The memory, for many, lives on. Diana captivated Canadians during three extended royal visits to Canada with her former husband, Prince Charles. The first was an 18-day tour in 1983-two years after the couple's storybook wedding at St. Paul's Cathedral-that saw the country succumb to "Di-mania." That visit to Atlantic Canada, Ot-
tawa and Edmonton, was not without controversy. On one occasion, reporters demanded to know if then-New Brunswick Premier Richard Hatfield, an avid monarchist, had been drunk when he gushingly toasted the royal couple with the words “Let the flame burn, for yes, the flame is love. A toast to love, the Prince and Princess of Wales.” But the late premier’s enthusiasm was shared by thousands more. “She was a person that made you feel good to be with,” says Jack Boone, 58, the former mayor of St. Andrews,
N.B. During the couple’s six-hour visit to his town, Boone recalls, “I always had the feeling that here’s a girl who’d like to have her jeans and a plaid shirt on. I never felt that she was comfortable with the intense pressure she was under.” Three years later, the Prince and Princess of Wales were back, this time for an eight-day tour of British Columbia—the longest visit by any member of the Royal Family to a Canadian province. Diana was clearly the star as thousands gathered for a glimpse of the couple. Well-wishers showered her with flowers during the gruelling tour, which included the official opening of British Columbia’s Expo 86 in Vancouver and visits to other parts of the province.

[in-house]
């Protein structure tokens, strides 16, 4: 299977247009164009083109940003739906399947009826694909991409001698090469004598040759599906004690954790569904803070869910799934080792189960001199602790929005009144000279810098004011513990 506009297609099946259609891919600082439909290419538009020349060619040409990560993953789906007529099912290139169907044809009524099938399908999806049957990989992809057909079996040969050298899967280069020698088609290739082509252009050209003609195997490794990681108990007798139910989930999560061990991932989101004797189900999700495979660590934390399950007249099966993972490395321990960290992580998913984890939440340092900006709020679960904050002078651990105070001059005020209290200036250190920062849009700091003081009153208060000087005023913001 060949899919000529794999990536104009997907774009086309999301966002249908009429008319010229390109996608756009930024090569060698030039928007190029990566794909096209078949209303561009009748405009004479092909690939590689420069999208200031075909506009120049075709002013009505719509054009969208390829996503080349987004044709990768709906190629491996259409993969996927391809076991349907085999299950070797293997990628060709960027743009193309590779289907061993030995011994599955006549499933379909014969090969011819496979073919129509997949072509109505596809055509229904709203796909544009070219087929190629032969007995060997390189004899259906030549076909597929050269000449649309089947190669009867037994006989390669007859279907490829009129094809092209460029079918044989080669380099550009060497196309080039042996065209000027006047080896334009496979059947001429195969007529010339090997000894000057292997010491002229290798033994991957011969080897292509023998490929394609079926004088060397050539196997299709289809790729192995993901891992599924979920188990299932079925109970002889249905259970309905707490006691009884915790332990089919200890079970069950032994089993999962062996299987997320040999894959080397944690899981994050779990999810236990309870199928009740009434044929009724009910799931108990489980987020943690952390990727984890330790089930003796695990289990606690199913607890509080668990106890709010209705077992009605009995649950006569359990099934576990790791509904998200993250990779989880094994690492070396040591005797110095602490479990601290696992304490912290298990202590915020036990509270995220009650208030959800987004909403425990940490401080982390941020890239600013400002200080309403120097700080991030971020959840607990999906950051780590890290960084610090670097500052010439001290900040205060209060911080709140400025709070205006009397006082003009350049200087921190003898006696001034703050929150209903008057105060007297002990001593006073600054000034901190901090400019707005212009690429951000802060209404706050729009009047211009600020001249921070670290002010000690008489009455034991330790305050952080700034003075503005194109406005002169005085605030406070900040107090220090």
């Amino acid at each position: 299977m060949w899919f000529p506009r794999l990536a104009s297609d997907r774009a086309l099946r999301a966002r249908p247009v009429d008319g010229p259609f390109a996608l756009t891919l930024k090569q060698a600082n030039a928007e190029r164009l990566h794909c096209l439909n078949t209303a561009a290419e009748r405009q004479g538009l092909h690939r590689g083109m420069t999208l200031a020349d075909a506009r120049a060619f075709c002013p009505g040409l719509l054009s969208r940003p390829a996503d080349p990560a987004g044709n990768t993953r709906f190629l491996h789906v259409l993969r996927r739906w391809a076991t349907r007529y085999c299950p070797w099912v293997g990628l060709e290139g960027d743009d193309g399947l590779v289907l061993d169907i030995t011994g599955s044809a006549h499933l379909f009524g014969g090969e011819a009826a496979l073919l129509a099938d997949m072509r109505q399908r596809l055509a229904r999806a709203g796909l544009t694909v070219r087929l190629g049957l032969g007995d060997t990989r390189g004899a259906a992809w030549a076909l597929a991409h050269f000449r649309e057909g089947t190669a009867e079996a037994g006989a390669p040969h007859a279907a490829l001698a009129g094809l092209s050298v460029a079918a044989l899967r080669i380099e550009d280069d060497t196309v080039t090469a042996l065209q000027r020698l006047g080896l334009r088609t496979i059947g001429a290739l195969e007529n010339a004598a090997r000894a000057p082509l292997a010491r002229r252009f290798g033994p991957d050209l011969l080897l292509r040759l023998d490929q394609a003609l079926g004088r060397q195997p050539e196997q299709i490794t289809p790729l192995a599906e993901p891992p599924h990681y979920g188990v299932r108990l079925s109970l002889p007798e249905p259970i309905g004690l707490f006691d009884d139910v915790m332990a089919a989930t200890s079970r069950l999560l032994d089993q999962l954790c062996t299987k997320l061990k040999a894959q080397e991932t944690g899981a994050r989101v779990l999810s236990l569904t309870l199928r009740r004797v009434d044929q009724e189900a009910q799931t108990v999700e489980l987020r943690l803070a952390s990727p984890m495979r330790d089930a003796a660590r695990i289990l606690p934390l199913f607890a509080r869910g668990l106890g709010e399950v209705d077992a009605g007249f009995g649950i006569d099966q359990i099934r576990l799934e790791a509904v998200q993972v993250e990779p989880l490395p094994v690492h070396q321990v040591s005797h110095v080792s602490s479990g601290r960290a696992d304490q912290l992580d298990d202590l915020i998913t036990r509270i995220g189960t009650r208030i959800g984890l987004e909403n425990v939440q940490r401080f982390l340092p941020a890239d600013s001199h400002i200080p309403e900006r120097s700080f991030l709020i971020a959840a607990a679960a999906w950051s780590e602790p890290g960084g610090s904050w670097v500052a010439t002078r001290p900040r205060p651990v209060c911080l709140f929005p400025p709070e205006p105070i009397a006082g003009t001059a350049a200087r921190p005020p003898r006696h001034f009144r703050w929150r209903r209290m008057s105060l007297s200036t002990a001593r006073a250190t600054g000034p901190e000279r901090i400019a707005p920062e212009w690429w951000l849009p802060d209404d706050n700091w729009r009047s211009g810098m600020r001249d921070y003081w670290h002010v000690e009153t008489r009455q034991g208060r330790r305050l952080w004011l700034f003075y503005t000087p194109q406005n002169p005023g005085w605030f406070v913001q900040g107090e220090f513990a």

“Her pictures did her justice, but in person she was beautiful," remembers Vancouver health-care worker Rod Wylie, who saw the princess at Expo. But the hectic schedule took its toll.
Concerns about Diana’s health mounted when she fainted after touring Expo's U.S. pavilion, and Buckingham Palace was forced to issue a statement saying that the princess was in perfect health.
That was not the case. As later disclosed by Diana, 1986 was the year she began to develop the eating disorder bulimia nervosa —a reaction, she said, to the fact that her marriage was disintegrating behind closed palace doors. By the time of her last visit to Canada, a week-long tour with Charles in November, 1991, speculation was rife about the state of their union—and Charles’s frustration over his wife’s ability to steal the spotlight. The couple was already leading very separate lives, and the final visit to Canada reflected that. It was, in fact, more a case of two separate tours: Charles focused on business and environmental concerns; Diana on the social and medical issues that came to dominate the last years of her life.
Graceful and charming as always, casual when the situation called for it, she also moved John Flannery with her compassion during a visit to the Toronto AIDS hospice, Casey House. “She was amazing,” recalls Flannery, the institution’s executive director. "She was entirely comfortable with the residents—she really made an effort to spend time with them and their families to talk about what it is like to live with HIV.” Casey House, Flannery said, has a candle that is lit for 24 hours in memory of a deceased resident or friend of the hospice. On Sunday, that candle burned for Diana.
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